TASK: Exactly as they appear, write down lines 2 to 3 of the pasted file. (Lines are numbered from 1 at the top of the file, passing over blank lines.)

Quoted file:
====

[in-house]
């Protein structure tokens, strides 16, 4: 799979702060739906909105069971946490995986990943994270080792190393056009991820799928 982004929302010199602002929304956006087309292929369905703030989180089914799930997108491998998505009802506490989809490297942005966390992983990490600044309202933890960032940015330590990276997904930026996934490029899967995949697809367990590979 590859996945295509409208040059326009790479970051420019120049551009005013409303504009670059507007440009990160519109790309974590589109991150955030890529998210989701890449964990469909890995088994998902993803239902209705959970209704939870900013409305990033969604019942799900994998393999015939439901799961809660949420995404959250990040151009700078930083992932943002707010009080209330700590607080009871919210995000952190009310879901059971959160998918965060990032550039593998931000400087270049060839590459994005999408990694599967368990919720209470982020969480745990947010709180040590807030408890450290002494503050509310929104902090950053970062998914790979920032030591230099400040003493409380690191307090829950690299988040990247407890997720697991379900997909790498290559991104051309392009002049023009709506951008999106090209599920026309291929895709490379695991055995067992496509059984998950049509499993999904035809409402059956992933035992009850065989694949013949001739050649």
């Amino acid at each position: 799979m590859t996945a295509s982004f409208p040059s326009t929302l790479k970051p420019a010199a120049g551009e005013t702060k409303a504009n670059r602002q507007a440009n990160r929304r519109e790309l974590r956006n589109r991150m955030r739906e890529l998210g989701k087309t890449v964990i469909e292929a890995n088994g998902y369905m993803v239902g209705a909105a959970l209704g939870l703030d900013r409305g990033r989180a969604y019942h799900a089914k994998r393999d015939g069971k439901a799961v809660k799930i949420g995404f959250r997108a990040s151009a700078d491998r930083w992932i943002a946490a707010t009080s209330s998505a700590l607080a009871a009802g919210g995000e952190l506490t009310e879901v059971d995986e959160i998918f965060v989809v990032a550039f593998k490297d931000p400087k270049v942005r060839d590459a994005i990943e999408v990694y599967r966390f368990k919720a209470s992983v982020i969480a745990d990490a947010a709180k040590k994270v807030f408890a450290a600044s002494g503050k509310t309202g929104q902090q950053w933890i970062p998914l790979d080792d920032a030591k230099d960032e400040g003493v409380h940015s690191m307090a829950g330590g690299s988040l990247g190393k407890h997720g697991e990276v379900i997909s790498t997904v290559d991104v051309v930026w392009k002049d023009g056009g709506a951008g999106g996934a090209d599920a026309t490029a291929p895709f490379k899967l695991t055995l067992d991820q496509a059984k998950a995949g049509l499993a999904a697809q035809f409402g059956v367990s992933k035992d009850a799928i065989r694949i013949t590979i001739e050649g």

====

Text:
């Protein structure tokens, strides 16, 4: 799979702060739906909105069971946490995986990943994270080792190393056009991820799928 982004929302010199602002929304956006087309292929369905703030989180089914799930997108491998998505009802506490989809490297942005966390992983990490600044309202933890960032940015330590990276997904930026996934490029899967995949697809367990590979 590859996945295509409208040059326009790479970051420019120049551009005013409303504009670059507007440009990160519109790309974590589109991150955030890529998210989701890449964990469909890995088994998902993803239902209705959970209704939870900013409305990033969604019942799900994998393999015939439901799961809660949420995404959250990040151009700078930083992932943002707010009080209330700590607080009871919210995000952190009310879901059971959160998918965060990032550039593998931000400087270049060839590459994005999408990694599967368990919720209470982020969480745990947010709180040590807030408890450290002494503050509310929104902090950053970062998914790979920032030591230099400040003493409380690191307090829950690299988040990247407890997720697991379900997909790498290559991104051309392009002049023009709506951008999106090209599920026309291929895709490379695991055995067992496509059984998950049509499993999904035809409402059956992933035992009850065989694949013949001739050649």
């Amino acid at each position: 799979m590859t996945a295509s982004f409208p040059s326009t929302l790479k970051p420019a010199a120049g551009e005013t702060k409303a504009n670059r602002q507007a440009n990160r929304r519109e790309l974590r956006n589109r991150m955030r739906e890529l998210g989701k087309t890449v964990i469909e292929a890995n088994g998902y369905m993803v239902g209705a909105a959970l209704g939870l703030d900013r409305g990033r989180a969604y019942h799900a089914k994998r393999d015939g069971k439901a799961v809660k799930i949420g995404f959250r997108a990040s151009a700078d491998r930083w992932i943002a946490a707010t009080s209330s998505a700590l607080a009871a009802g919210g995000e952190l506490t009310e879901v059971d995986e959160i998918f965060v989809v990032a550039f593998k490297d931000p400087k270049v942005r060839d590459a994005i990943e999408v990694y599967r966390f368990k919720a209470s992983v982020i969480a745990d990490a947010a709180k040590k994270v807030f408890a450290a600044s002494g503050k509310t309202g929104q902090q950053w933890i970062p998914l790979d080792d920032a030591k230099d960032e400040g003493v409380h940015s690191m307090a829950g330590g690299s988040l990247g190393k407890h997720g697991e990276v379900i997909s790498t997904v290559d991104v051309v930026w392009k002049d023009g056009g709506a951008g999106g996934a090209d599920a026309t490029a291929p895709f490379k899967l695991t055995l067992d991820q496509a059984k998950a995949g049509l499993a999904a697809q035809f409402g059956v367990s992933k035992d009850a799928i065989r694949i013949t590979i001739e050649g």